Tuesday, May 09, 2017

“What does it matter to the Justice Department if one White House official lies to another?”

Look! Over there!  No, really, look!!

Because it's not about governance; it's only about power.  And as long as the power flows, the obligations of governance are irrelevant.

Elections have consequences.  I was listening to a discussion about judges in America; how many state judges are elected, how Europeans find this perplexing.  The political culture of Europe is rooted in the experience of monarchy:  judges were not independent so much as they were part of the Crown.  Judges in Europe are, by and large, appointed, usually by some judicial council that oversees the judges and their function.  It is a logical extension of the history of monarchy.  America has no such history, indeed takes pride in throwing off all vestiges of monarchical rule (and so we still squabble about "small government" and "States rights", which aren't exclusively euphemisms for racist rule).  So we elect judges (in Texas we elect everyone from Municipal Court to the State Supreme Court; it's a long ballot of judges), because the people are the monarch.

But, of course, the people are also the mob.  There's a reason Federal judges are appointed by the President, confirmed by the Senate, and serve for life.  There's a reason judges are elected, especially in the post-Reconstruction South, and face re-election on a regular basis, and it's not just "politics."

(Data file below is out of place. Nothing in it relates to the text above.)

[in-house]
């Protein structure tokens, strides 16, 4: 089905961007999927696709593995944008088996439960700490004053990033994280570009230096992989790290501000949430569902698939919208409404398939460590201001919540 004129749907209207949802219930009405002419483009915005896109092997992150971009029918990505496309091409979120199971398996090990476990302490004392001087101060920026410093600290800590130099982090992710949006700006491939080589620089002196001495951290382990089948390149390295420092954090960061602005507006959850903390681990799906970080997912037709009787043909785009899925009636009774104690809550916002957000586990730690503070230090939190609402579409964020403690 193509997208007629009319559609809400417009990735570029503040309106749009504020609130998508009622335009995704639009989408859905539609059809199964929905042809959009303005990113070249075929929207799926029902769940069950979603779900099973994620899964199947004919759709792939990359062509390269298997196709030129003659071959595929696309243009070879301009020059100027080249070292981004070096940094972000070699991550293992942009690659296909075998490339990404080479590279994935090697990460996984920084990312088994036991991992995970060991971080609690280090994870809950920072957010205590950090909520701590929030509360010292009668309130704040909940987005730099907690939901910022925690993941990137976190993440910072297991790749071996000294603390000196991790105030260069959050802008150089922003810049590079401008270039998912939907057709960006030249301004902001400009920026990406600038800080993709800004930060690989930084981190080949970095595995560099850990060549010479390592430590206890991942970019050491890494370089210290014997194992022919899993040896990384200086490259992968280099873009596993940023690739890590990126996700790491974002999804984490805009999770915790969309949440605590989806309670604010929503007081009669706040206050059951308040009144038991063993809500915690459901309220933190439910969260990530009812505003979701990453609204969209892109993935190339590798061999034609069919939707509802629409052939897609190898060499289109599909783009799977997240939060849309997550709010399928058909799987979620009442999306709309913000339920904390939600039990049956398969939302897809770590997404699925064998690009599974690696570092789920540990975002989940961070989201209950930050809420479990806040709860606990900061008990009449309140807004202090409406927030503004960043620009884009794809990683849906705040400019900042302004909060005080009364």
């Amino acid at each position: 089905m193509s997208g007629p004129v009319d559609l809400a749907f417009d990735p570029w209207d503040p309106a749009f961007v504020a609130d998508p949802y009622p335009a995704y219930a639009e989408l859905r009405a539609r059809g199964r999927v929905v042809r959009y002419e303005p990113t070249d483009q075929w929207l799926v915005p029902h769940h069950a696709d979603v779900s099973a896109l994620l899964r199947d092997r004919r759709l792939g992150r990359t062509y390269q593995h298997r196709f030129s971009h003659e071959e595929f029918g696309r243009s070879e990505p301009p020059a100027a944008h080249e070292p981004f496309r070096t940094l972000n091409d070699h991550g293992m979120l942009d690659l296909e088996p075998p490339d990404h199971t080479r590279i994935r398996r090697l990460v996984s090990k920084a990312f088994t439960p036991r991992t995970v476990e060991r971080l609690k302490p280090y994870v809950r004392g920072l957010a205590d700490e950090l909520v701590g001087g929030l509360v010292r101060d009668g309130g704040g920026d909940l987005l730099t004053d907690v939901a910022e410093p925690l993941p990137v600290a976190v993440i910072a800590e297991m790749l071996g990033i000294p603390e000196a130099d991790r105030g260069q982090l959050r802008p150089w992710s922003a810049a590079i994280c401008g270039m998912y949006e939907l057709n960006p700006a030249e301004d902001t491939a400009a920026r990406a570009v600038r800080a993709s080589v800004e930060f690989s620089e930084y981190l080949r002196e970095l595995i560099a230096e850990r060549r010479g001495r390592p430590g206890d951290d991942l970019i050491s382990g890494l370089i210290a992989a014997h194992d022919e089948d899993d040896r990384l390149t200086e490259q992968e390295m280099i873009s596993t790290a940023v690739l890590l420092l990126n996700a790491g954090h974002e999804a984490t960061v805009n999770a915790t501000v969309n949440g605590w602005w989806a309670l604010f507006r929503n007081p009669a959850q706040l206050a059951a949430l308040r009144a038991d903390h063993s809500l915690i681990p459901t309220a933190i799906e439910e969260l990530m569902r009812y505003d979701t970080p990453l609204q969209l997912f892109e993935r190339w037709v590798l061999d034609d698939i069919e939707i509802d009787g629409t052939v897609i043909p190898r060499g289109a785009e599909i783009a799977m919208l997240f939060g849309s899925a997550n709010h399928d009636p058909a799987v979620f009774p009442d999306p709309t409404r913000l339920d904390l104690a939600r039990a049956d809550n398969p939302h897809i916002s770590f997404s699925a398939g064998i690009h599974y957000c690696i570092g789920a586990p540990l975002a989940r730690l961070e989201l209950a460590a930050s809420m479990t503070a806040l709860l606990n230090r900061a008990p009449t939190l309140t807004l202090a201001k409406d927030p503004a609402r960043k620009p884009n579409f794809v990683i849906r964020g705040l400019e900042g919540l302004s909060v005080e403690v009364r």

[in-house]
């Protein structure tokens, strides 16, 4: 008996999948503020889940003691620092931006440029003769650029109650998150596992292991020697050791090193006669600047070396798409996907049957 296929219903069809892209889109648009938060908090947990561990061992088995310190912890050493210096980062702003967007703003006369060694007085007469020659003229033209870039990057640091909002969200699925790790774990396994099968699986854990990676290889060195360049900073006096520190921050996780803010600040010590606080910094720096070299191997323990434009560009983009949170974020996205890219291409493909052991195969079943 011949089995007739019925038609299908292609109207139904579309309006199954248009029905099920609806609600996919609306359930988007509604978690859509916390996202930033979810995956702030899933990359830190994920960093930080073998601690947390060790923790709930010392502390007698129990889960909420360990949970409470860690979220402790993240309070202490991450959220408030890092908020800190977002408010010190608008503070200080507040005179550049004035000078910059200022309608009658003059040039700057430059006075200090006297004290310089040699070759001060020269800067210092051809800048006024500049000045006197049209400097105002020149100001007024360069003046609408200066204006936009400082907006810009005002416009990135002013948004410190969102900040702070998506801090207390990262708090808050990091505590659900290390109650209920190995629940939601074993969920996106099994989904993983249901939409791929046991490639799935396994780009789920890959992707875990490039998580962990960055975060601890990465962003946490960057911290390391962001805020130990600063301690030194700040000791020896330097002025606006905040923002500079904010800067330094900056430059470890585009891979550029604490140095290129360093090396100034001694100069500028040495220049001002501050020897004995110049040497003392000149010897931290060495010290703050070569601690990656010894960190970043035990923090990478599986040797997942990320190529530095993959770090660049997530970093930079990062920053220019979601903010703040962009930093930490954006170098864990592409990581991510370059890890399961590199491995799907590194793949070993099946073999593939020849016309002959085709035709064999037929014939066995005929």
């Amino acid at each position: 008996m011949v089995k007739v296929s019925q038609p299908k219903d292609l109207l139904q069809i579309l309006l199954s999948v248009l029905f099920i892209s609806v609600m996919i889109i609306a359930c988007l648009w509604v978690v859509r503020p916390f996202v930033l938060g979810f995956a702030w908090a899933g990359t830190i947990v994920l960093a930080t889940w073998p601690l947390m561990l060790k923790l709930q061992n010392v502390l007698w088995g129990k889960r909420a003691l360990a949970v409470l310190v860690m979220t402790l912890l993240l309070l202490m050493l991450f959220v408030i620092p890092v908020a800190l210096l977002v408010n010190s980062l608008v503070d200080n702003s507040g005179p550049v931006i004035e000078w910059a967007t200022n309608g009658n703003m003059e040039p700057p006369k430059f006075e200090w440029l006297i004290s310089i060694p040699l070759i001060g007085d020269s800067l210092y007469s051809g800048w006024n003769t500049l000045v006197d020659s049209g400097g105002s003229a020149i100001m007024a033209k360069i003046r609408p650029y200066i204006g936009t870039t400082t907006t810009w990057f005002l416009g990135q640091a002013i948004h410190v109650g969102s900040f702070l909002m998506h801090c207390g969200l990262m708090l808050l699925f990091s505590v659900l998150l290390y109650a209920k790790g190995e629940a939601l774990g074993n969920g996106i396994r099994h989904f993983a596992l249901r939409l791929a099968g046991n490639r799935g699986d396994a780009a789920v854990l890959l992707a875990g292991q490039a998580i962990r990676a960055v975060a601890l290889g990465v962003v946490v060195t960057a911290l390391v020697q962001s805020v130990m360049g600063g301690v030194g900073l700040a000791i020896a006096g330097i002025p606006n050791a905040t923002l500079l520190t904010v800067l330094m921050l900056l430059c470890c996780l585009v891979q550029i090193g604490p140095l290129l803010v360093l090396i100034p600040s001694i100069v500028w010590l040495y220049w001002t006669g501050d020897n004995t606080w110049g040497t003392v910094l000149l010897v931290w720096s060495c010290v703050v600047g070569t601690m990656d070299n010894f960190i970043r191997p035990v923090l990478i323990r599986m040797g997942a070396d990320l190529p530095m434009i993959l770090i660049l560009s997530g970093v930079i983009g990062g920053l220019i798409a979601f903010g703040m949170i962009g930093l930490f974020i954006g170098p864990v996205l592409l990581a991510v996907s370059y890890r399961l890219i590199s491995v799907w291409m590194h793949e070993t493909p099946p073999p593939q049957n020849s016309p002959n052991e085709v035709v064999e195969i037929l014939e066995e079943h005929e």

That system works as long as at least lip-service is paid to creating a functioning government, which depends upon a functioning judiciary (something the Senate, through the offices of Mitch McConnell, endangered for 8 years under Barack Obama.  There's a reason Trump needs to fill 120 judgeships, and it ain't because Obama didn't feel like vetting anybody.).  Classic depictions of corrupt politicians always turn on people who are more interested in power than in governance.

Now we have a White House and a Congress which are only interested in power.  The people realize this:  that's why there are so many contentious town hall meetings since November.  But elections have consequences.

And for at least the next four years, in the White House and probably in at least one house of Congress, it will still be about power, and governance be damned.  If one White House official lies to another, who cares, so long as power is not impeded?

The title, by the way, was the statement of the White House counsel Donald McGahn to Sally Yates, shortly before she was fired.

Dark for dark deeds, as Tolkien's dwarves told Bilbo.  We have to remember that sunlight is an antiseptic, and the tweets of the President are not only daft, but dangerous.

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